11. Apple DF Jr, Cody R, Allen A. Overuse syndrome in the upper limb in people with spinal cord injury. In: Sowell TT, ed. RRDS Physical Fitness: A Guide for Individuals with Spinal Cord Injury. Washington DC. Veterans Health Administration. 1996:97-107.
  12. Asheghan M, Hollisaz MT, Taheri T, Kazemi H, Aghda AK. The prevalence of carpal tunnel syndrome among long-term manual wheelchair users with spinal cord injury: a cross-sectional study. J Spinal Cord Med. 2016;39(3):265-271.
  13. Mulroy SJ, Hatchett P, Eberly VJ, Haubert LL, Conners S, Requejo PS. Shoulder Strength and Physical Activity Predictors of Shoulder Pain in People With Paraplegia From Spinal Injury: Prospective Cohort Study. Phys Ther. 2015;95(7): 1027-1038.
  14. Mulroy SJ, Thompson L, Kemp B, Hatchett PP, Newsam CJ, Lupold DG, Haubert LL, Eberly V, Ge T, Azen SP, Winstein CJ, Gordon J. Strengthening and Optimal Movements for Painful Shoulders (STOMPS) in Chronic Spinal Cord Injury: A Randomized Controlled Trial. Phys Ther. 2011;91(3):305-324.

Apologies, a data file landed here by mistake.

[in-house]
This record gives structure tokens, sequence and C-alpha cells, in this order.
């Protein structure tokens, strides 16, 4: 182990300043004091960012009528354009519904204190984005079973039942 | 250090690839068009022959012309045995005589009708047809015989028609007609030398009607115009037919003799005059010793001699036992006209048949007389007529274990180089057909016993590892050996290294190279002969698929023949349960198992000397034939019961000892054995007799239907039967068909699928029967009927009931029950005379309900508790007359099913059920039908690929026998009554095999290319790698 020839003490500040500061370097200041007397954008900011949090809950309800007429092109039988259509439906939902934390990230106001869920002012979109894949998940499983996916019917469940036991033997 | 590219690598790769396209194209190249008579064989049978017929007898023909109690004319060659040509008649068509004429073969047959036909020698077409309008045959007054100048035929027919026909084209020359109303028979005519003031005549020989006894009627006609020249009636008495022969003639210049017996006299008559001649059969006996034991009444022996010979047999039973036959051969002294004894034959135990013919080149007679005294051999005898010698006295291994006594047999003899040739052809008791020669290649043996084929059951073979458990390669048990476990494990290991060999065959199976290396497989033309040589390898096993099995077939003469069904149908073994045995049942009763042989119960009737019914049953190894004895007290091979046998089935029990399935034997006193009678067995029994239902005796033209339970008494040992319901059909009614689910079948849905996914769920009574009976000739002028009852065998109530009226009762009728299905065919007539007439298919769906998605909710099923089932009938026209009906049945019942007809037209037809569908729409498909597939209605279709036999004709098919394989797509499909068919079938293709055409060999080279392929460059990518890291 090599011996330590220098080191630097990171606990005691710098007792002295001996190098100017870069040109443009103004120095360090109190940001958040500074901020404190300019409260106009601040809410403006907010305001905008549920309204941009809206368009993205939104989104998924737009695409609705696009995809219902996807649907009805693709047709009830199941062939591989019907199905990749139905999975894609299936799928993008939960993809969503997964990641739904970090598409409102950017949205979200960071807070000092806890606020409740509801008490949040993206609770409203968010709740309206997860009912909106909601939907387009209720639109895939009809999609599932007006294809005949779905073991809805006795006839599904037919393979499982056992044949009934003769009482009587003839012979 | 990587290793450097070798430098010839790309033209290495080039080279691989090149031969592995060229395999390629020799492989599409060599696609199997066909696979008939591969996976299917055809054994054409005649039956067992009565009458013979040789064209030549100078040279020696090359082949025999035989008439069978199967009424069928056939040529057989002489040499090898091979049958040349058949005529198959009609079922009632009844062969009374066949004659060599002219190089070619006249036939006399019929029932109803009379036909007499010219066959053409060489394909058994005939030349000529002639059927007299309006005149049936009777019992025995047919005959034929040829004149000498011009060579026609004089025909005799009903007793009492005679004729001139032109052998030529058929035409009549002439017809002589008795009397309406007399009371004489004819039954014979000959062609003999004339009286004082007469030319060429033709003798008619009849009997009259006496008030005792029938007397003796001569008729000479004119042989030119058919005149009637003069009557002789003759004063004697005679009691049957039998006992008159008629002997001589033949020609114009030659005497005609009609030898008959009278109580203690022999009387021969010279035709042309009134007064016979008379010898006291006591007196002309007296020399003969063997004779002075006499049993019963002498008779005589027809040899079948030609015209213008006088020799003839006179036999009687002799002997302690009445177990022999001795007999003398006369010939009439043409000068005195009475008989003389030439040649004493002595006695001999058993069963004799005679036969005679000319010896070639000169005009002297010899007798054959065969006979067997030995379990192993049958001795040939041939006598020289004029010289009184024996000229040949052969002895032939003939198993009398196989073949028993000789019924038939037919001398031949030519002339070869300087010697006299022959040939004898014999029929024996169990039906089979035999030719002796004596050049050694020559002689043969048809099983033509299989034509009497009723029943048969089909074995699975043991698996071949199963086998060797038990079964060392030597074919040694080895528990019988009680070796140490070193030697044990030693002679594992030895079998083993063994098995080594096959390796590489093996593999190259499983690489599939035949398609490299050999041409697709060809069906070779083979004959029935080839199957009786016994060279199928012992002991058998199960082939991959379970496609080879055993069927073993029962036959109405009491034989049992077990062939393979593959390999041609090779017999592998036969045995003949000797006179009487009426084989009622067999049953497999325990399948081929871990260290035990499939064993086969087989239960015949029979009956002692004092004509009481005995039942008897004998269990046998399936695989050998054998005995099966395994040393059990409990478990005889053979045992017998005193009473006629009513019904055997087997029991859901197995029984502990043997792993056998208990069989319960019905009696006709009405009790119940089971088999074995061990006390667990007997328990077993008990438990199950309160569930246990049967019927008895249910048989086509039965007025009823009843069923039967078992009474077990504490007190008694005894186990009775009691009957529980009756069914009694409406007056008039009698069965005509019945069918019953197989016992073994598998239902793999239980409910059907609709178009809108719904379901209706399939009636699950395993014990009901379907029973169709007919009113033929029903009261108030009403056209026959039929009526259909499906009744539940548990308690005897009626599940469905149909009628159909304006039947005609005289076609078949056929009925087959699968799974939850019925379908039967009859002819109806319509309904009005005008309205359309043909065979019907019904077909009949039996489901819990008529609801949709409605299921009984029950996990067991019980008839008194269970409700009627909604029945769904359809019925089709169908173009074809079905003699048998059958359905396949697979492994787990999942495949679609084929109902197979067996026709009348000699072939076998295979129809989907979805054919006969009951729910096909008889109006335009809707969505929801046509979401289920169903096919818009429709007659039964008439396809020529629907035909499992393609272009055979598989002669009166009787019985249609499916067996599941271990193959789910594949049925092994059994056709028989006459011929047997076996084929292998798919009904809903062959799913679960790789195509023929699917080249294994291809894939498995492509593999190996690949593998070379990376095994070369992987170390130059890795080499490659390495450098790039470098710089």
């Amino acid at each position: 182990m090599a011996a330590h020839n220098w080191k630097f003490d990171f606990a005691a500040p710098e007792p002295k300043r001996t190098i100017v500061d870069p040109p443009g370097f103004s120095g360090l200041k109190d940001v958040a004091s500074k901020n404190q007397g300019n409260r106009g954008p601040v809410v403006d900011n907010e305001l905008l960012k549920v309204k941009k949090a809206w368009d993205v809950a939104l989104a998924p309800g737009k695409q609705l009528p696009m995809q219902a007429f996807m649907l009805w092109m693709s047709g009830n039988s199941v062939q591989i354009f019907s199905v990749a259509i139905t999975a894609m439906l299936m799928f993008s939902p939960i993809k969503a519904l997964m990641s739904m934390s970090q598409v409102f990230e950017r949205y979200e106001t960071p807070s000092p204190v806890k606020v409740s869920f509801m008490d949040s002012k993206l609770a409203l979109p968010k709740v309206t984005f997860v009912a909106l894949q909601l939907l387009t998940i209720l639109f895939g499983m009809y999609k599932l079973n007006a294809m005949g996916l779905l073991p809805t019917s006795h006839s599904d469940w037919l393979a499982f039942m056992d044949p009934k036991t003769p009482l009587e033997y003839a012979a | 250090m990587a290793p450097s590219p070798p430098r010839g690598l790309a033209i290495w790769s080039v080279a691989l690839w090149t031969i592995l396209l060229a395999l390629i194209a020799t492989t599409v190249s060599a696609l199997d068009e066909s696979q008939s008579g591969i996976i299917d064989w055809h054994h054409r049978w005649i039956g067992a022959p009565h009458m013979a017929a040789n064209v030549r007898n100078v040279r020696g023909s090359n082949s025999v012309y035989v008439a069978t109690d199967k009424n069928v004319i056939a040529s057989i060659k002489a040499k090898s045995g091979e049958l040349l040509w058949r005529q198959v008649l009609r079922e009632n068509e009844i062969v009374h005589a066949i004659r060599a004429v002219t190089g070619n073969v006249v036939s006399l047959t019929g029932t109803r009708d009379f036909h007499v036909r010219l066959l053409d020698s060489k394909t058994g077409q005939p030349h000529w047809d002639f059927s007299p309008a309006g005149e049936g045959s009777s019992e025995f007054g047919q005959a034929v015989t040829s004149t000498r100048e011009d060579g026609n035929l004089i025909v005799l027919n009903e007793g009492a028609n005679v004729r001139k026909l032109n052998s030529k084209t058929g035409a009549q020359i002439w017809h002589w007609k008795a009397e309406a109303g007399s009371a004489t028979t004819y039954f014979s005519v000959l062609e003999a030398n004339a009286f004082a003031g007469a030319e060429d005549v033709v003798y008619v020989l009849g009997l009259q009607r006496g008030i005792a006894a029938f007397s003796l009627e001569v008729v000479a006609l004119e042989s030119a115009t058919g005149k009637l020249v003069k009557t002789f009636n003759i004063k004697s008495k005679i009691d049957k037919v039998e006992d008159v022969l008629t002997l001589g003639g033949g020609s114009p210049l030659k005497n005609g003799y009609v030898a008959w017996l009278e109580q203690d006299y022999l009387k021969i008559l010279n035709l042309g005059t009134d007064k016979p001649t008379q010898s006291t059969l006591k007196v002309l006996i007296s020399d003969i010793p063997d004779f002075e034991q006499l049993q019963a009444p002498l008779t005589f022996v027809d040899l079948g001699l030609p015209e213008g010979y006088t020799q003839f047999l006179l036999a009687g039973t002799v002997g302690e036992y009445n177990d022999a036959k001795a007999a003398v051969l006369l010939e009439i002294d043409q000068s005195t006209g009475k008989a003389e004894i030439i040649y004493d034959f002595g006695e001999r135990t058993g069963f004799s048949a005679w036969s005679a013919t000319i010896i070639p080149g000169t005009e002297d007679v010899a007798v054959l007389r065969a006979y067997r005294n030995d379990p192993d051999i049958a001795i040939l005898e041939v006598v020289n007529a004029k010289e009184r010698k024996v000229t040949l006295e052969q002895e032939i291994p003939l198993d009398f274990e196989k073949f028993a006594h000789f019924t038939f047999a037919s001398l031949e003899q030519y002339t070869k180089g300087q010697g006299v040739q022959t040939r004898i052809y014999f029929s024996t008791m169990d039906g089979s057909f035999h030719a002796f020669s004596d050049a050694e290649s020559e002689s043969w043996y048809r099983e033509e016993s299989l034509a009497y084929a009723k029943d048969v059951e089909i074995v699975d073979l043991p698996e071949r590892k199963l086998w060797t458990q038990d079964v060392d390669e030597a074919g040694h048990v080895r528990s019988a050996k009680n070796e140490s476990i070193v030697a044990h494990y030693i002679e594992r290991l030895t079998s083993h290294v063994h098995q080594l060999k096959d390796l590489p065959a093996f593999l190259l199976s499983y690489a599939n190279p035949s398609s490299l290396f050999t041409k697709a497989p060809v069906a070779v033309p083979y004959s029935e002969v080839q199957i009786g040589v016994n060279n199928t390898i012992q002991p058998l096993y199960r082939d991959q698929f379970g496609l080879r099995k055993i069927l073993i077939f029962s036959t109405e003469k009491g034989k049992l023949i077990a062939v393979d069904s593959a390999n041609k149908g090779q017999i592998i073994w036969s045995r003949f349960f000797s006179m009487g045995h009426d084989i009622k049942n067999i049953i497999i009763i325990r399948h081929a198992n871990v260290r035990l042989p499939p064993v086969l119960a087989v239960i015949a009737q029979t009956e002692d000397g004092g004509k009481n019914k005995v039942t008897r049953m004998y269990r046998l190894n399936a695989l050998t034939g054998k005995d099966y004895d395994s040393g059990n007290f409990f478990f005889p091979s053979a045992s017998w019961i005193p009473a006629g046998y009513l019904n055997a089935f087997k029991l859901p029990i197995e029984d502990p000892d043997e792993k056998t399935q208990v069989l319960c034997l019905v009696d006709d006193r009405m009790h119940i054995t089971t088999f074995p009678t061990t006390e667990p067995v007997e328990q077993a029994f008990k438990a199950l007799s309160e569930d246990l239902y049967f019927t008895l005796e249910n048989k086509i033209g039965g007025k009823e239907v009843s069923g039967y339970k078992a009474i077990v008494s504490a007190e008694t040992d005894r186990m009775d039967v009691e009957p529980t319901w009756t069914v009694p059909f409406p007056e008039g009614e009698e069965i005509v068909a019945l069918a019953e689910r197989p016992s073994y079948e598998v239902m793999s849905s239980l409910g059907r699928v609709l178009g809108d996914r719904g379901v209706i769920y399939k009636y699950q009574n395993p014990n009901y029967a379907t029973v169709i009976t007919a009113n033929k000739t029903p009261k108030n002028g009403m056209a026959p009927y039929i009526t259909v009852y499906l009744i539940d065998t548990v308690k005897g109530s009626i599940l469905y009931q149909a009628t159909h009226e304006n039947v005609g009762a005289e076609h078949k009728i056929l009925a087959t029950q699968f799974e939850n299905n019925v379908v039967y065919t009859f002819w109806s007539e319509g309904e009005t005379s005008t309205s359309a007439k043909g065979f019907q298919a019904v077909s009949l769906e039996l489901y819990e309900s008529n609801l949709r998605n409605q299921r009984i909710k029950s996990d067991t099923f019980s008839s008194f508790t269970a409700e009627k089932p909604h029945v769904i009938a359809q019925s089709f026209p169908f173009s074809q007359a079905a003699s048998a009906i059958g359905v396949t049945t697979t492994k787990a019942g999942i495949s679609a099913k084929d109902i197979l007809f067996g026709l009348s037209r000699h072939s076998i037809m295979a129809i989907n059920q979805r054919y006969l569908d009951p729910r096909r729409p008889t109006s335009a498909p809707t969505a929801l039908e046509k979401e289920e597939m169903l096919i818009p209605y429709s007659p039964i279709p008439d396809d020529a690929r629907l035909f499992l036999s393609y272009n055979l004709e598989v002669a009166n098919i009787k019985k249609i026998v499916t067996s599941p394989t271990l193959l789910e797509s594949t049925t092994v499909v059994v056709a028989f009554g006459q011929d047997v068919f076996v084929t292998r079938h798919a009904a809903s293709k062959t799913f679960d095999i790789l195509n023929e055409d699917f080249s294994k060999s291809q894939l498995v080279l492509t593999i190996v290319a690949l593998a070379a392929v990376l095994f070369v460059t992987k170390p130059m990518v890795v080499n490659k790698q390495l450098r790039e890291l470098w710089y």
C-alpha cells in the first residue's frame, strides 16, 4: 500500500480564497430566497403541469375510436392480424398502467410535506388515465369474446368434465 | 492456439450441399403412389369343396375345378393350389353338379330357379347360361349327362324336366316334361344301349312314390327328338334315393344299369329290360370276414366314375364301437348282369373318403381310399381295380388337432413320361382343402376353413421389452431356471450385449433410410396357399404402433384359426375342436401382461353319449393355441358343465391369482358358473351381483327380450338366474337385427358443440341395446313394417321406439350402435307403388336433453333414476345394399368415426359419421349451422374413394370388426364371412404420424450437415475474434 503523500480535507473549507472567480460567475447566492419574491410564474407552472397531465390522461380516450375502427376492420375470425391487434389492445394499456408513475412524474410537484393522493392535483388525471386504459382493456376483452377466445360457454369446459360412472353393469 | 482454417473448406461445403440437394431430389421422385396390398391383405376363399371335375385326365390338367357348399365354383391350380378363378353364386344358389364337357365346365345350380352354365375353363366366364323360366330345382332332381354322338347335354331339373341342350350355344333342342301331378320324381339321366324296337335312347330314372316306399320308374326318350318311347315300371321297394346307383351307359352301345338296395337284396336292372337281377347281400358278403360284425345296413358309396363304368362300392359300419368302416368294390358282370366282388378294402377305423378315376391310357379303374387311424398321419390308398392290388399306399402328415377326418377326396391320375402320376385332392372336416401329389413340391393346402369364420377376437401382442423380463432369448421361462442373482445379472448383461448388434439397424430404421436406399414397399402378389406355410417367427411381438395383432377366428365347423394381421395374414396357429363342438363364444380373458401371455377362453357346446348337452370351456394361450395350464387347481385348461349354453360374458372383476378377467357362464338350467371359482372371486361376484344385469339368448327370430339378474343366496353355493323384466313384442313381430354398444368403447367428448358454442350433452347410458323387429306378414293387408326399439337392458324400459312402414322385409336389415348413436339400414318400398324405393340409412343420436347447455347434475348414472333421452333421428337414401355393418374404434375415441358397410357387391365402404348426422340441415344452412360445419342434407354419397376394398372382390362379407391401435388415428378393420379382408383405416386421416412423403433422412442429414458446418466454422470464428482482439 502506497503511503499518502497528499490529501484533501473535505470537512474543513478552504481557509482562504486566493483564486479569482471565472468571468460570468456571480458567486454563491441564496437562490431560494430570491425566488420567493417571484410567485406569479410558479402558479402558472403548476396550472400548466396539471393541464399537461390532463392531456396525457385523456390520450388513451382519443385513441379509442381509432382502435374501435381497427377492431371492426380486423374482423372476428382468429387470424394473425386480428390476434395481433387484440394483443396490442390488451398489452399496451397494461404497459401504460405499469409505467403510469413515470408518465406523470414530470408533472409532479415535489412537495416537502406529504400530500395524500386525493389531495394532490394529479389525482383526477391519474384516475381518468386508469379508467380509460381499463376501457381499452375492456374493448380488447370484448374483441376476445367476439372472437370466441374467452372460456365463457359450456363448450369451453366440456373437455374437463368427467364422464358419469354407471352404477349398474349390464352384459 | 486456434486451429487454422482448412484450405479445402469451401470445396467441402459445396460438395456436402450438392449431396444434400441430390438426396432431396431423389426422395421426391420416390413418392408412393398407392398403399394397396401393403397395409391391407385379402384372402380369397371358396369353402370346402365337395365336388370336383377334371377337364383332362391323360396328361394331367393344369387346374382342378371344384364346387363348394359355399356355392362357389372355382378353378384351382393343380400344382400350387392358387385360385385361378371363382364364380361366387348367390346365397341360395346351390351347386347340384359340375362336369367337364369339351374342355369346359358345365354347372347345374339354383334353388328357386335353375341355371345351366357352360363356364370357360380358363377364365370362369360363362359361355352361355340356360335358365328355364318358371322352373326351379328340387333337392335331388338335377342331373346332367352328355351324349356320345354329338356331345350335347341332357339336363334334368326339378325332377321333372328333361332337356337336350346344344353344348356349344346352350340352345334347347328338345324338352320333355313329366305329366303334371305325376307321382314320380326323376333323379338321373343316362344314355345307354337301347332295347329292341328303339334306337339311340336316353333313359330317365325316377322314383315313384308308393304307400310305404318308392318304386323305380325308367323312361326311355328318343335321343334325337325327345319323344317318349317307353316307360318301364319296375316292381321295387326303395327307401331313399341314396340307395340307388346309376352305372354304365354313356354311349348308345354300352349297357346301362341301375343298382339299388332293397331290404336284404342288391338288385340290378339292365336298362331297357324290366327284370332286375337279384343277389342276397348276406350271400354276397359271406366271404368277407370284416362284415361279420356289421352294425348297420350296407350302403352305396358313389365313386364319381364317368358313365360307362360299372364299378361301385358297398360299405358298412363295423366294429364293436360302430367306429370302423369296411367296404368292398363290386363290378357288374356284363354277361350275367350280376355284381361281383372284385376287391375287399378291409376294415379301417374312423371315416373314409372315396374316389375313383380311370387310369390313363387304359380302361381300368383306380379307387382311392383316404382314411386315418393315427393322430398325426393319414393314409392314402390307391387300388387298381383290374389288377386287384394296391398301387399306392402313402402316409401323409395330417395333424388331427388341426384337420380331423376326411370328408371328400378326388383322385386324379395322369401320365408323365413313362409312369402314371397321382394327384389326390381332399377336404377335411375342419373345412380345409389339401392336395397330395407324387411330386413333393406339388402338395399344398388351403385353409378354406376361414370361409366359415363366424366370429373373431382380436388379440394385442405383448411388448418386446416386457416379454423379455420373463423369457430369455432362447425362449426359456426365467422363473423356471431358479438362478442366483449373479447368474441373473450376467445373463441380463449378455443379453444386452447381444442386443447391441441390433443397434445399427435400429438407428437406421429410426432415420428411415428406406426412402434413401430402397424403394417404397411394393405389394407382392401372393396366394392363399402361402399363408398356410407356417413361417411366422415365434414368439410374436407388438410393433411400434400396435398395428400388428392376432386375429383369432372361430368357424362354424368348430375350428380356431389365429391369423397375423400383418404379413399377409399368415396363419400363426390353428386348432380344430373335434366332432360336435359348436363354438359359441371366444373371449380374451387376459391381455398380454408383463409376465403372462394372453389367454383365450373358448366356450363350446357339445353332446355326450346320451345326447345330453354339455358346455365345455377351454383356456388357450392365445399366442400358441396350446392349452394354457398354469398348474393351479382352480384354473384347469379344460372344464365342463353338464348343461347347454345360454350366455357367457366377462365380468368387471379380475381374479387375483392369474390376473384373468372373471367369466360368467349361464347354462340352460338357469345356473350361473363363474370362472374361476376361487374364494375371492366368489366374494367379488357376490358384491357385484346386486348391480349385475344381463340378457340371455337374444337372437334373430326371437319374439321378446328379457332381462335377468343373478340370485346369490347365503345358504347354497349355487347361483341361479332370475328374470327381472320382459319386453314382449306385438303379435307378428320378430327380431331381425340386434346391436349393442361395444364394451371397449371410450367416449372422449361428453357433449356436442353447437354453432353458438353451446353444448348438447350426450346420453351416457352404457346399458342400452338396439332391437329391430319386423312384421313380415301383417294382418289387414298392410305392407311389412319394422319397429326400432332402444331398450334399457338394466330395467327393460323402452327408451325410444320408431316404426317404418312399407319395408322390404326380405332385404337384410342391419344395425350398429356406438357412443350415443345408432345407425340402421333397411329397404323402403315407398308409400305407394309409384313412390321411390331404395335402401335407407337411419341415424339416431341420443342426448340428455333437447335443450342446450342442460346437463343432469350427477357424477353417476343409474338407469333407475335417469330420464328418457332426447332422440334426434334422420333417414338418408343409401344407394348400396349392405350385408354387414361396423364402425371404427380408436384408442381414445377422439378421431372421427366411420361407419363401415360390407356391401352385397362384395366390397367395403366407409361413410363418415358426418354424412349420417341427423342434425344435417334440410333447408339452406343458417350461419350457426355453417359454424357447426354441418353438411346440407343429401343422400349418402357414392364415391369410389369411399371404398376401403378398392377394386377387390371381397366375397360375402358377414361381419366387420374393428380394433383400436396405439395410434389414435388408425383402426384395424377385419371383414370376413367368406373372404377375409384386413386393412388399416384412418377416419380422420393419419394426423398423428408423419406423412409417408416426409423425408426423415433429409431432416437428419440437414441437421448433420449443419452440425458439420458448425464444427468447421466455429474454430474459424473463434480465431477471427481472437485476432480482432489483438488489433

15. Cleveland Clinic. Overuse Syndrome. https://my.clevelandclinic.org/health/diseases/4706-overuse-syndrome-of-the-hands-and-arms. Accessed on 6/18/22
  16. Asheghan M, Hollisaz MT, Taheri T, Kazemi H, Aghda AK. The prevalence of carpal tunnel syndrome among long-term manual wheelchair users with spinal cord injury: A cross-sectional study. J Spinal Cord Med. 2016 May;39(3):265-71. doi: 10.1179/2045772315Y.0000000033. Epub 2015 Jul 16. PMID: 26182184; PMCID: PMC5073759.
  17. Eriks-Hoogland IE, Hoekstra T, de Groot S, Stucki G, Post MW, van der Woude LH. Trajectories of musculoskeletal shoulder pain after spinal cord injury: Identification and predictors. J Spinal Cord Med. 2014;37(3):288-298.
  18. Boninger ML, Baldwin M, Cooper RA, Koontz A, Chan L. Manual wheelchair pushrim biomechanics and axle position. Arch Phys Med Rehabil. 2000;8(1):608-613.
  19. Samuelsson KAM, Tropp H, Gerdle B. Shoulder pain and its consequences in paraplegic spinal cord-injured, wheelchair users. Spinal Cord. 2004;42:41-46.
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  22. Siddall PJ, Middleton JW. A proposed algorithm for the management of pain following spinal cord injury. Spinal Cord. 2006;44:67-77.